• I had struggled a lot with the above before realizing I could call
getStyle() in the skin it will get styles from the host component. I used
hostComponent.getStyle(). I didn't fully understand skin inherited the
styles from the host component. In skinnable component the styleName
property is able to accept an object and inherit the styles defined on that
object. So when the skin is created the skin styleName is to the host
component.

• Skins seem to have different component life cycle. So I expected things
to behave the same. You have to know a lot about the framework.

* Skins and components still have draw commands scatter about that
interfere with look and feel. In skins you have the updateDisplayList but I
think it should be all defined by MXML. For example, a designer should be
able to create a skin without using actionscript. I say with care that
Flash Catalyst accomplished aspects of this. It needed more time and more
components and more states exposed as well as supporting or exposing styles
in some way etc. but what took a few days took before now took a few
minutes AND (a huge and) YOU COULD SEE IT! RT Photoshop creating spark
component skins.

* Oh it drove me nuts when the compiler didn't let me set styles because it
wasn't part of the theme. Ex. Add a DataGrid to a mobile application then
try to set styles on it (styles that work). The compiler won't allow it to
be compiled.

* Excluded styles drove me nuts too. In some class some styles were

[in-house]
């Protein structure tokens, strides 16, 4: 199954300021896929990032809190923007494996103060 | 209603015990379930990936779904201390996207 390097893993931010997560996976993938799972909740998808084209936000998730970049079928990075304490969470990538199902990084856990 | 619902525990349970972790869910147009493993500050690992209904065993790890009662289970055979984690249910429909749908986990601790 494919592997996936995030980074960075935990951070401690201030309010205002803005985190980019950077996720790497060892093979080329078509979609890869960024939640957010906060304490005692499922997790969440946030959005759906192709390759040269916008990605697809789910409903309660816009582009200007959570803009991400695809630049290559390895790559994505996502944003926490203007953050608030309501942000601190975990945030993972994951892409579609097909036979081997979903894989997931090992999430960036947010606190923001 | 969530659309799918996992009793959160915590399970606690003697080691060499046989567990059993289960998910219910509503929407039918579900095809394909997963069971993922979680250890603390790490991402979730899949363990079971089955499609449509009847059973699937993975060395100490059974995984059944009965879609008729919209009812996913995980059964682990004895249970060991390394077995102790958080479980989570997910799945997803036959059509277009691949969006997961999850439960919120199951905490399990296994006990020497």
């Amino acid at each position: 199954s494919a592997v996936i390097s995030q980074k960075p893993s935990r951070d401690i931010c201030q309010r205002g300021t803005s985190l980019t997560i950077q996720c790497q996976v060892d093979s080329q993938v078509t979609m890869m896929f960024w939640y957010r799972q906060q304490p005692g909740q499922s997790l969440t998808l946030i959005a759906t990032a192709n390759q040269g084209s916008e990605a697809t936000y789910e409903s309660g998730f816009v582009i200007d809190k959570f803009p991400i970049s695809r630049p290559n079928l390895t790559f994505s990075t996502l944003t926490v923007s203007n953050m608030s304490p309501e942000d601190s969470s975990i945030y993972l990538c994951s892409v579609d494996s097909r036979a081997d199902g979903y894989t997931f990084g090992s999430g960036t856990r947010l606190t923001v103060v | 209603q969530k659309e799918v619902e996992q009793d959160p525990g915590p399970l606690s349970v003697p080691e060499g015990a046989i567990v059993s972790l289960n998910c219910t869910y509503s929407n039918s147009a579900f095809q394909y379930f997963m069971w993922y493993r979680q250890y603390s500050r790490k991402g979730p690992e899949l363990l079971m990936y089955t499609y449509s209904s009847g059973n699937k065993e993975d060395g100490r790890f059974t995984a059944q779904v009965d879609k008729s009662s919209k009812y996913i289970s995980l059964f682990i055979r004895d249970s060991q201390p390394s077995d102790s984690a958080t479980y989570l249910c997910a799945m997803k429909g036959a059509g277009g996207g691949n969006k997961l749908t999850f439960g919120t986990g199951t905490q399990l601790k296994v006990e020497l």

excluded possibly because it wasn't supported. The problem is you might
create a skin that does support that style and so you now need to be able
to set that style.

*  Skins can't be defined inline. This would make them much more readable.

* spark skins removed styles (that I used regularly) that were in the mx
components (see Spark Datagrid)


*Solutions*
* support setting custom styles on components. possibly "styles" array or
object
<styles><myStyle>#FF00FF</myStyle><borderColor></borderColor></styles>

* allow excluded styles

* allow styles from other themes (mobile theme excludes spark styles that
actually work)

* allow skins to inherit from itemrenderer or make skins as simple as item
renderers

* allow skins inline

* add more styles on the skins or at least the same that were in the mx
counter parts


On Sat, Feb 25, 2012 at 11:54 PM, David Francis Buhler <
davidbuhler@gmail.com> wrote:

> I suppose my biggest issue is with the Zen theme and the Wood theme. They
> seem so silly; perhaps more gimmicky than they should be given the typical
> use-cases for [Adobe] Flex.
>
> Each client I've had used Flex for Transactional Software except 1. Most of
> the projects [except 1], have built internal-facing products. I can't think
> of many use-cases where a Flex Application will be spruced up with a "Wood"
> theme or where my client reaches a state of peace with a "Zen" theme.
>
> [1]
>
> http://help.adobe.com/en_US/flex/using/WS2db454920e96a9e51e63e3d11c0bf69084-7f85.html#WS2db454920e96a9e51e63e3d11c0bf69084-7e8c
>
>
>